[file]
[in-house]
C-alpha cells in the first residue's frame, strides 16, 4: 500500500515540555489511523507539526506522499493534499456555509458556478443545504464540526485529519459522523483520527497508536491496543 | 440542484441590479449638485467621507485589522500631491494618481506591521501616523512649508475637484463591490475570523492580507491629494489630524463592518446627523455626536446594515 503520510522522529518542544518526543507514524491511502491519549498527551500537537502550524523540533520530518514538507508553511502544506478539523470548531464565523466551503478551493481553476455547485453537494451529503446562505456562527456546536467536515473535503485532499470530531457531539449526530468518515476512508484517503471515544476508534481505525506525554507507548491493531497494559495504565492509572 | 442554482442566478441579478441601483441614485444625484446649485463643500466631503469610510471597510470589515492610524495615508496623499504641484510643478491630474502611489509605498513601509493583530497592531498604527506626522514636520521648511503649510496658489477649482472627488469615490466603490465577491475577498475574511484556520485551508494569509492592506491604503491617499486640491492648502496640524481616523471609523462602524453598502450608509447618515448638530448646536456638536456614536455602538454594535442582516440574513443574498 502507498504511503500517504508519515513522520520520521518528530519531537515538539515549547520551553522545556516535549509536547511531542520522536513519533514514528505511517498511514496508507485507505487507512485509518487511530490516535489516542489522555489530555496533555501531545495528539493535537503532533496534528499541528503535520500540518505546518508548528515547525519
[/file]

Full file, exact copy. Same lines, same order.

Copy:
[in-house]
C-alpha cells in the first residue's frame, strides 16, 4: 500500500515540555489511523507539526506522499493534499456555509458556478443545504464540526485529519459522523483520527497508536491496543 | 440542484441590479449638485467621507485589522500631491494618481506591521501616523512649508475637484463591490475570523492580507491629494489630524463592518446627523455626536446594515 503520510522522529518542544518526543507514524491511502491519549498527551500537537502550524523540533520530518514538507508553511502544506478539523470548531464565523466551503478551493481553476455547485453537494451529503446562505456562527456546536467536515473535503485532499470530531457531539449526530468518515476512508484517503471515544476508534481505525506525554507507548491493531497494559495504565492509572 | 442554482442566478441579478441601483441614485444625484446649485463643500466631503469610510471597510470589515492610524495615508496623499504641484510643478491630474502611489509605498513601509493583530497592531498604527506626522514636520521648511503649510496658489477649482472627488469615490466603490465577491475577498475574511484556520485551508494569509492592506491604503491617499486640491492648502496640524481616523471609523462602524453598502450608509447618515448638530448646536456638536456614536455602538454594535442582516440574513443574498 502507498504511503500517504508519515513522520520520521518528530519531537515538539515549547520551553522545556516535549509536547511531542520522536513519533514514528505511517498511514496508507485507505487507512485509518487511530490516535489516542489522555489530555496533555501531545495528539493535537503532533496534528499541528503535520500540518505546518508548528515547525519